MSE Seminar Series: George Rossetti
Friday, March 5, 2010
Room 2108 Chemical and Nuclear Engineering Bldg.
Thermodynamic Behavior and Electromechanical Properties of Ferroelectric Solid Solutions
Presented by George Rossetti
Materials Science and Engineering Program
Chemical, Materials and Biomolecular Engineering
Institute of Materials Science
University of Connecticut
Ceramics based on ferroelectric solid solutions find applications in a wide array of dielectric, electromechanical and electro-optic devices. In this talk a theory is presented for the generic case of a ferroelectric solid solution wherein different symmetry phases are located at opposing ends of the isobaric, pseudo-binary composition-temperature phase diagram. Disparate physical phenomena that may occur in such systems, including tricritical behavior, the formation of nanodomain and polar glasslike ferroelectric states, and the appearance of two-phase equilibrium fields, are reconciled through a self-consistent application of the Landau theory of phase transitions, the classical theory of domains, and the Gibbs thermodynamics of solutions. Drawing on selected examples from technologically important perovskite-structured solid solution systems that include PZT [Pb(Zr1-xTix)O3], PMN-PT [Pb(Mg1/3Nb2/3)1-xTixO3], BST [(BaxSr1-x)TiO3] and BZT [Ba(Zr1-xTix)O3] interrelations between the polarization anisotropy energy, the topology of the pseudo-binary phase diagram, the ferroelectric-ferroelastic domain structure, and the extrinsic contributions to the dielectric and piezoelectric properties are demonstrated. The close qualitative analogies that exist between the diffusionless composition-temperature phase diagrams of these systems and the pressure-temperature diagrams of the end member compounds are also illustrated. The implications of the theory for the control of microstructure and for the design of ferroelectric solid solution materials with controlled dielectric and electromechanical properties are discussed.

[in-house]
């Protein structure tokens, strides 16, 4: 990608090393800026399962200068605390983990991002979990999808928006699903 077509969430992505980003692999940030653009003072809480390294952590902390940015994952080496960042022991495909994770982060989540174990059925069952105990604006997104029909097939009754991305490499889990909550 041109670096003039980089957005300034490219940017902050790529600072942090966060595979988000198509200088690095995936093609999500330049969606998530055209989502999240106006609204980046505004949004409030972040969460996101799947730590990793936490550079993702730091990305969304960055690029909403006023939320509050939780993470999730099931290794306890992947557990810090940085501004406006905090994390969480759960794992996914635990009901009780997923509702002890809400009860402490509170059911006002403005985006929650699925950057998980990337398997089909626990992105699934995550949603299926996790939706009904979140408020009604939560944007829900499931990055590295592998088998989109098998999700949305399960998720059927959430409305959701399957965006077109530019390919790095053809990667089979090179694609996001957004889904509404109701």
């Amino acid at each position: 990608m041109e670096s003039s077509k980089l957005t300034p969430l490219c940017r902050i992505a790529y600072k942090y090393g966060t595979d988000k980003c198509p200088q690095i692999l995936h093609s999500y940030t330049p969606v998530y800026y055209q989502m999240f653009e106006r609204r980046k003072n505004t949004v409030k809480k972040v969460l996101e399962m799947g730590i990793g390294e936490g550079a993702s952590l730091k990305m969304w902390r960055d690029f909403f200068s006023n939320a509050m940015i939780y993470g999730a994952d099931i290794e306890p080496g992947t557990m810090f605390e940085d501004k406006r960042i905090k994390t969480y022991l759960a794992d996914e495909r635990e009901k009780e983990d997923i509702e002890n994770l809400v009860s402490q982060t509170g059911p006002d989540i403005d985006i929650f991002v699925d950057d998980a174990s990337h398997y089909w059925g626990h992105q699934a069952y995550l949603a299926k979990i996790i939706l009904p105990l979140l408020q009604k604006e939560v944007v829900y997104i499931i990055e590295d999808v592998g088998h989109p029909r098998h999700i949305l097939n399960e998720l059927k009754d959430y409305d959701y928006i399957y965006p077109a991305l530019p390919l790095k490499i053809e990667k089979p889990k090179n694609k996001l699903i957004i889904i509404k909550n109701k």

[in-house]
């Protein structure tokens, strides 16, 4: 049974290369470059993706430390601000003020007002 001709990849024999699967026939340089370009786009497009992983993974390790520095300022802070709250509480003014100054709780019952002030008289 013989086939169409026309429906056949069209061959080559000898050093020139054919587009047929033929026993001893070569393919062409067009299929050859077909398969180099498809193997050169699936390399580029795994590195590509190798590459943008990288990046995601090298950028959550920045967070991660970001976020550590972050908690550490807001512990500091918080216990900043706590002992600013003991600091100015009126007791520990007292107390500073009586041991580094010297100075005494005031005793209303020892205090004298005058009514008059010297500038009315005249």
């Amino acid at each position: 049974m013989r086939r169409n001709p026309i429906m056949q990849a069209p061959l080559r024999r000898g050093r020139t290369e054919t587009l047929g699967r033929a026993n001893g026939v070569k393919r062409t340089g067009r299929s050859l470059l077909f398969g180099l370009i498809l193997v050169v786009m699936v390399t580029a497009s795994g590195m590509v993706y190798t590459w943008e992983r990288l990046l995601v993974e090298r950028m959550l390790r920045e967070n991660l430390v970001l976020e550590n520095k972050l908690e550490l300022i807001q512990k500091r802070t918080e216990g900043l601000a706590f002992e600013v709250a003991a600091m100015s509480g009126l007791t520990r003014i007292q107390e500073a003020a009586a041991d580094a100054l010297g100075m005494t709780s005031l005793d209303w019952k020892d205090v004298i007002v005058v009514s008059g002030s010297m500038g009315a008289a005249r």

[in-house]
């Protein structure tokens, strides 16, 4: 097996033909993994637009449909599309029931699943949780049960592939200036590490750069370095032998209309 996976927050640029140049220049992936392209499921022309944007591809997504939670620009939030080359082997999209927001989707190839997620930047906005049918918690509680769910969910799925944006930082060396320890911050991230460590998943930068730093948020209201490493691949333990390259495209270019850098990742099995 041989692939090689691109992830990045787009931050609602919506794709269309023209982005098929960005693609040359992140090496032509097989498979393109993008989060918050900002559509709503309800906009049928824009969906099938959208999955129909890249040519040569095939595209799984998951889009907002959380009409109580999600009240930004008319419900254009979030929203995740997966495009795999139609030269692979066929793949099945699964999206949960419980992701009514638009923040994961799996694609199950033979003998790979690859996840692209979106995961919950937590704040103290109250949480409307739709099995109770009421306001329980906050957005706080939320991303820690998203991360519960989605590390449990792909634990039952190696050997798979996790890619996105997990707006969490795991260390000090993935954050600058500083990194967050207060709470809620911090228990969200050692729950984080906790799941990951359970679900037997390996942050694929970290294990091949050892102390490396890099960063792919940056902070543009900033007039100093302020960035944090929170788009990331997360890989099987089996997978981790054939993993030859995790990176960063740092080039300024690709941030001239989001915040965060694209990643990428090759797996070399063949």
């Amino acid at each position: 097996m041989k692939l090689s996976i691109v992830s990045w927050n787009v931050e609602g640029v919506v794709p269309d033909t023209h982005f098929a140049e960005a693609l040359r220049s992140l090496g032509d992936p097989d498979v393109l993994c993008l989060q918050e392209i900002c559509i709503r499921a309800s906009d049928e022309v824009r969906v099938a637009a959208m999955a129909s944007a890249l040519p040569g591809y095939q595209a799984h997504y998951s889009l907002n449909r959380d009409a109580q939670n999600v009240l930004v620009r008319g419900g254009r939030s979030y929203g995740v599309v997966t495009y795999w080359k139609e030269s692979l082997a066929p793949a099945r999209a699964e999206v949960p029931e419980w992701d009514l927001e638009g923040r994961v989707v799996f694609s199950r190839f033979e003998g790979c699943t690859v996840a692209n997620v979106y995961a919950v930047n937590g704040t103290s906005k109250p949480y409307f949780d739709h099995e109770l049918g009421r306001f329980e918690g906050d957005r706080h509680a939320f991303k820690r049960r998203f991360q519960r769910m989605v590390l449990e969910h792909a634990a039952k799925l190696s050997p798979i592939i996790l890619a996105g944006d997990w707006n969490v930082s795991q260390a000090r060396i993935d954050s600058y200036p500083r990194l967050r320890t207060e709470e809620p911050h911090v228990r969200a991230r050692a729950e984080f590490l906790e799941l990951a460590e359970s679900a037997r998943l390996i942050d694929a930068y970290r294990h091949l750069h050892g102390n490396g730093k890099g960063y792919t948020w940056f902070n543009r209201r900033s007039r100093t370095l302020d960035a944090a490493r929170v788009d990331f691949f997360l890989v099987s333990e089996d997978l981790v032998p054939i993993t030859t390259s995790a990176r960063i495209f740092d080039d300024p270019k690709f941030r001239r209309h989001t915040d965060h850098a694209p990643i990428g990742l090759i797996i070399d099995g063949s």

About the Speaker
Dr. George A. Rossetti, Jr. joined UConns Institute of Materials Science in 2006 as Research Professor and was appointed Associate Professor in the Department of Chemical, Materials and Biomolecular Engineering in 2008. He joined UConn from Rutgers University, where he was Research Associate Professor of Ceramic and Materials Engineering. Prior to this he spent nearly a decade in industry where was a Senior Research Engineering at Saint-Gobain Corporation (Worcester, MA) and Director of Functional Materials at Continuum Photonics Inc. (Billerica, MA). During this time he led numerous research programs involving applications of crystal science to the development and commercialization of functional materials for sensing, energy harvesting, vibration attenuation, and active structural/precision motion control systems. His research presently focuses on the crystal growth and processing science, thermodynamics and crystallography of transformational phenomena, and physical properties of dielectric, piezoelectric and ferroelectric materials. He holds a B.S. in Chemical Engineering and M.S. in Materials Engineering, both from Worcester Polytechnic Institute, a Ph.D. in Solid State Science from The Pennsylvania State University, and he carried out post-doctoral work at Princeton University. Dr. Rossetti has authored more than fifty publications and holds two U.S. patents in the area of functional and advanced ceramic materials.